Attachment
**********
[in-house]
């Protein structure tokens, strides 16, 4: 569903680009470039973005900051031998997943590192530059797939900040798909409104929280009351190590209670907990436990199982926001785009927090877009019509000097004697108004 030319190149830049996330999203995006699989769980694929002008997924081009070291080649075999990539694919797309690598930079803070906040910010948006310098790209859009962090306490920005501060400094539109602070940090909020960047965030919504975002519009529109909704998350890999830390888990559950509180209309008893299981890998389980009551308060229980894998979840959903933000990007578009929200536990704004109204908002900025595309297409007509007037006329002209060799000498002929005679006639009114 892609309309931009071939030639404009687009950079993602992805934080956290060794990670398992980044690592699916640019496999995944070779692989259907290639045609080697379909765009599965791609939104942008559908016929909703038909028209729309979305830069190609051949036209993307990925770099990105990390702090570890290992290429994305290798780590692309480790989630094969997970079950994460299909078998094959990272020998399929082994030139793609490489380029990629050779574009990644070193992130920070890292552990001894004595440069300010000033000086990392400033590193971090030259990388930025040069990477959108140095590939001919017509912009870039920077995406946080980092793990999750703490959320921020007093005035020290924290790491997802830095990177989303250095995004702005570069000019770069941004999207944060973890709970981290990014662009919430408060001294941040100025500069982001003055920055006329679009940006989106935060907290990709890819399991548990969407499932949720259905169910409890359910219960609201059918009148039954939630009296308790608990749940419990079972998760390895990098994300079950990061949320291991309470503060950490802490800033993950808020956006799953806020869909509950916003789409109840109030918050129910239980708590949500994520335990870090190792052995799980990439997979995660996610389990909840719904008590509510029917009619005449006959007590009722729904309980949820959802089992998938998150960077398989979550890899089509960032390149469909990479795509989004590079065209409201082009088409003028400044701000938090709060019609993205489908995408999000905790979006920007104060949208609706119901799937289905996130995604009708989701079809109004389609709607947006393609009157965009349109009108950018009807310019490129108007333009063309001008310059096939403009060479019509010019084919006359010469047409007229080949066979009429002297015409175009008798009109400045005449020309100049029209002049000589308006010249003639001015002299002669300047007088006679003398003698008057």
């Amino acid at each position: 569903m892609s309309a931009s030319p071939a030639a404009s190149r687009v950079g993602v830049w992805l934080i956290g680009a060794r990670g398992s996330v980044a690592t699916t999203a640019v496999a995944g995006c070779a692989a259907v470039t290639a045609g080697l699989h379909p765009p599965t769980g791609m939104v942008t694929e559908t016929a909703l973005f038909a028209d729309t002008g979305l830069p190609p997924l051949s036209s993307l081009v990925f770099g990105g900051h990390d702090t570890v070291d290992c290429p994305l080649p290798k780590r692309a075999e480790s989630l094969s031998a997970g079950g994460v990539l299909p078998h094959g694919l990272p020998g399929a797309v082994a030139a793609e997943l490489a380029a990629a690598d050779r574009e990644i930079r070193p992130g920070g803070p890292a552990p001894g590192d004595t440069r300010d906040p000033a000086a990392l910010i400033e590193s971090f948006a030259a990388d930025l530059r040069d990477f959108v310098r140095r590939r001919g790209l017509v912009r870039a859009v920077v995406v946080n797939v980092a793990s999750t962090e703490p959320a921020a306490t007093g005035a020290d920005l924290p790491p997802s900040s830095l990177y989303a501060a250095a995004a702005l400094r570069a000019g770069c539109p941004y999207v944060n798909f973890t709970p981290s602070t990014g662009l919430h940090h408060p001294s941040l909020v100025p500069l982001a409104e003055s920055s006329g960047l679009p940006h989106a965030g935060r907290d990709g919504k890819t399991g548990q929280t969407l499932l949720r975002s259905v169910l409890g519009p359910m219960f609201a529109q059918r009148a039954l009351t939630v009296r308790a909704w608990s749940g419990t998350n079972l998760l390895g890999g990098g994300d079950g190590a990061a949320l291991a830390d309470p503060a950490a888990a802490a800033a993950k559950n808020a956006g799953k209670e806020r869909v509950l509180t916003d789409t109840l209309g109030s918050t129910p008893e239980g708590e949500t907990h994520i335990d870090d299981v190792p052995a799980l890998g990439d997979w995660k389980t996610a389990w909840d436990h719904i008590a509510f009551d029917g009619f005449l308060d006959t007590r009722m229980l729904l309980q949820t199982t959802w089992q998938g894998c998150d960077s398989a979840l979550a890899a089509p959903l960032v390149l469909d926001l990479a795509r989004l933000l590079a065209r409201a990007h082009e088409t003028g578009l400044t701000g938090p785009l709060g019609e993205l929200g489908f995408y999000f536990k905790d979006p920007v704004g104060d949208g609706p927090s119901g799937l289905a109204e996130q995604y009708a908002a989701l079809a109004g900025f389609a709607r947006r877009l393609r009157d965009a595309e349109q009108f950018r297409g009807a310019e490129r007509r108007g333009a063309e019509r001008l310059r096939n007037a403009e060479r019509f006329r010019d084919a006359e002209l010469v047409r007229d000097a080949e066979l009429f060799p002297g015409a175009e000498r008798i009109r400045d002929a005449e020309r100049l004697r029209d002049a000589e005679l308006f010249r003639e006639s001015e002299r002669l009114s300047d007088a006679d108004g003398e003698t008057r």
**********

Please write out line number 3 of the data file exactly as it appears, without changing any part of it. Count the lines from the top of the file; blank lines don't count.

């Amino acid at each position: 569903m892609s309309a931009s030319p071939a030639a404009s190149r687009v950079g993602v830049w992805l934080i956290g680009a060794r990670g398992s996330v980044a690592t699916t999203a640019v496999a995944g995006c070779a692989a259907v470039t290639a045609g080697l699989h379909p765009p599965t769980g791609m939104v942008t694929e559908t016929a909703l973005f038909a028209d729309t002008g979305l830069p190609p997924l051949s036209s993307l081009v990925f770099g990105g900051h990390d702090t570890v070291d290992c290429p994305l080649p290798k780590r692309a075999e480790s989630l094969s031998a997970g079950g994460v990539l299909p078998h094959g694919l990272p020998g399929a797309v082994a030139a793609e997943l490489a380029a990629a690598d050779r574009e990644i930079r070193p992130g920070g803070p890292a552990p001894g590192d004595t440069r300010d906040p000033a000086a990392l910010i400033e590193s971090f948006a030259a990388d930025l530059r040069d990477f959108v310098r140095r590939r001919g790209l017509v912009r870039a859009v920077v995406v946080n797939v980092a793990s999750t962090e703490p959320a921020a306490t007093g005035a020290d920005l924290p790491p997802s900040s830095l990177y989303a501060a250095a995004a702005l400094r570069a000019g770069c539109p941004y999207v944060n798909f973890t709970p981290s602070t990014g662009l919430h940090h408060p001294s941040l909020v100025p500069l982001a409104e003055s920055s006329g960047l679009p940006h989106a965030g935060r907290d990709g919504k890819t399991g548990q929280t969407l499932l949720r975002s259905v169910l409890g519009p359910m219960f609201a529109q059918r009148a039954l009351t939630v009296r308790a909704w608990s749940g419990t998350n079972l998760l390895g890999g990098g994300d079950g190590a990061a949320l291991a830390d309470p503060a950490a888990a802490a800033a993950k559950n808020a956006g799953k209670e806020r869909v509950l509180t916003d789409t109840l209309g109030s918050t129910p008893e239980g708590e949500t907990h994520i335990d870090d299981v190792p052995a799980l890998g990439d997979w995660k389980t996610a389990w909840d436990h719904i008590a509510f009551d029917g009619f005449l308060d006959t007590r009722m229980l729904l309980q949820t199982t959802w089992q998938g894998c998150d960077s398989a979840l979550a890899a089509p959903l960032v390149l469909d926001l990479a795509r989004l933000l590079a065209r409201a990007h082009e088409t003028g578009l400044t701000g938090p785009l709060g019609e993205l929200g489908f995408y999000f536990k905790d979006p920007v704004g104060d949208g609706p927090s119901g799937l289905a109204e996130q995604y009708a908002a989701l079809a109004g900025f389609a709607r947006r877009l393609r009157d965009a595309e349109q009108f950018r297409g009807a310019e490129r007509r108007g333009a063309e019509r001008l310059r096939n007037a403009e060479r019509f006329r010019d084919a006359e002209l010469v047409r007229d000097a080949e066979l009429f060799p002297g015409a175009e000498r008798i009109r400045d002929a005449e020309r100049l004697r029209d002049a000589e005679l308006f010249r003639e006639s001015e002299r002669l009114s300047d007088a006679d108004g003398e003698t008057r």